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A Protestant’s Affection for Pope Benedict XVI

Famous leaders are often remembered for their sins, as every hero suffers them. In the words of Shakespeare in Mark Anthony’s eulogy of Caesar, “The evil that men do lives after them; the good is oft interred with their bones.”


Pope Benedict XVI died last week, and the news is mostly about his failures to act more aggressivity in managing church scandals, but there are much more exceptional stories to share about this man and his influences on the church and society. So, “Friends, Romans, countrymen, lend me your ears;” I come as a Protestant to praise a good Catholic pope upon his passing.


The papacy is full of characters who had major impacts on society which have included some of the greatest evils and some of the greatest good. People are quick to put evils on religion and religious leaders, but the historic political atheist of the world have done much worse damage. I won’t recount the ugly as I am sure you have your list. The other reality we must not dismiss is that each of us is a paradox, living in a world of paradoxes and as we would seek grace, we must offer it.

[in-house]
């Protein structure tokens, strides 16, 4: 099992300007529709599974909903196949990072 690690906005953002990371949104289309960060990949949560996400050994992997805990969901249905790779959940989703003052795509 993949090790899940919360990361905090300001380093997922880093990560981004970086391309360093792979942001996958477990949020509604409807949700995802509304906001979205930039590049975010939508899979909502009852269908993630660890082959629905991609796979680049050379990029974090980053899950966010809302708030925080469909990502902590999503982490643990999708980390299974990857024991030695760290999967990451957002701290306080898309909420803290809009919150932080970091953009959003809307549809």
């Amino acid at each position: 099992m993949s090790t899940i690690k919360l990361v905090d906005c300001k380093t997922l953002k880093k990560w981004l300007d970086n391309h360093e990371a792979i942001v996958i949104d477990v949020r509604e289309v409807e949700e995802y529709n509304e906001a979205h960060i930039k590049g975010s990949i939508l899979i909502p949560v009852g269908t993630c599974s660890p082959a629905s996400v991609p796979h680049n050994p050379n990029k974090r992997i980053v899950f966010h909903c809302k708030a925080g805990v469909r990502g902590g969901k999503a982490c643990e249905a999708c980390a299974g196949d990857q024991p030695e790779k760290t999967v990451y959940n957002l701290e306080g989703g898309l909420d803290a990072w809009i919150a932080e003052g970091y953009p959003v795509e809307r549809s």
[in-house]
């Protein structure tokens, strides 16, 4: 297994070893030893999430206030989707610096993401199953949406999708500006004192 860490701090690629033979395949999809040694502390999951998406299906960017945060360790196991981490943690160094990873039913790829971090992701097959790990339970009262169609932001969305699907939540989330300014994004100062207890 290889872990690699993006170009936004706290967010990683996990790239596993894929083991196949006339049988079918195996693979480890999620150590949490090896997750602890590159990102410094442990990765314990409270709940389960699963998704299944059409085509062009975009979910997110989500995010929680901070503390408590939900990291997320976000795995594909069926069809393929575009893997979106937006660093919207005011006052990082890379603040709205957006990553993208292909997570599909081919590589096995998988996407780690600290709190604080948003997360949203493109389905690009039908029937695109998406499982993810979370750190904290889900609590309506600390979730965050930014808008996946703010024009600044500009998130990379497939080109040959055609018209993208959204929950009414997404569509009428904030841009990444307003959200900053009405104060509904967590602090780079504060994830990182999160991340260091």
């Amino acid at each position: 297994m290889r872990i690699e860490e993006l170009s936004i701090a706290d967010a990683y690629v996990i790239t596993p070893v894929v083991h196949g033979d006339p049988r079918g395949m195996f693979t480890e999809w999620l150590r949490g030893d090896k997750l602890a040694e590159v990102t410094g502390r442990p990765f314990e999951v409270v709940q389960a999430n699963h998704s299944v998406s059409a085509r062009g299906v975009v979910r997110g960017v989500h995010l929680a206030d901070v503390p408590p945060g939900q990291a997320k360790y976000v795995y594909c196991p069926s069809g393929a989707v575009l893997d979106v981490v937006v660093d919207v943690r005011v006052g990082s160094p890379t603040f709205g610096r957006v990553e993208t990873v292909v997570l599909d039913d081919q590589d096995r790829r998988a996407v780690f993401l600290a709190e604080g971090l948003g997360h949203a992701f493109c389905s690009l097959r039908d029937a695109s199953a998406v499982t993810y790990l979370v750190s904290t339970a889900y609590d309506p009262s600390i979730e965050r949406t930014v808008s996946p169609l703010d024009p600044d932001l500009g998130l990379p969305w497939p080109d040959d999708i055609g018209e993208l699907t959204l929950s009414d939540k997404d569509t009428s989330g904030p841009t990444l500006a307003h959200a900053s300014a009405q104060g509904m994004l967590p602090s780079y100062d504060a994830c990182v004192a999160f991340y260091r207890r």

Benedict’s predecessor Benedict XV fought diligently for world peace during World War I. His efforts were so loved, Muslim Turks built a statue of him. Leo the Great saved Rome from Attila the Hun and saved tens of thousands. Leo XIII fought for workers’ rights during the industrial Revolution bringing change to processes and conditions for millions and setting a stage for the future. And Gregory the Great focused the church on the poor and set a pattern for hundreds of years of being Christ to the world.


Benedict XVI was a man who spent his life pointing the world to Christ. He was a learned theologian and an excellent writer who used the pen to promote the cause of Christendom and the message of Jesus. In his major appearances he consistently pointed to the world to the hope only found in Christ. He wrote, “Being Christian is not the result of an ethical choice or a lofty idea, but an encounter with an event, a person, which gives a new horizon and a decisive direction.” - Pope Benedict XVI, Deus Caritas Est, first Encyclical Letter, United States Conference of Bishops, 2006, Pg. 1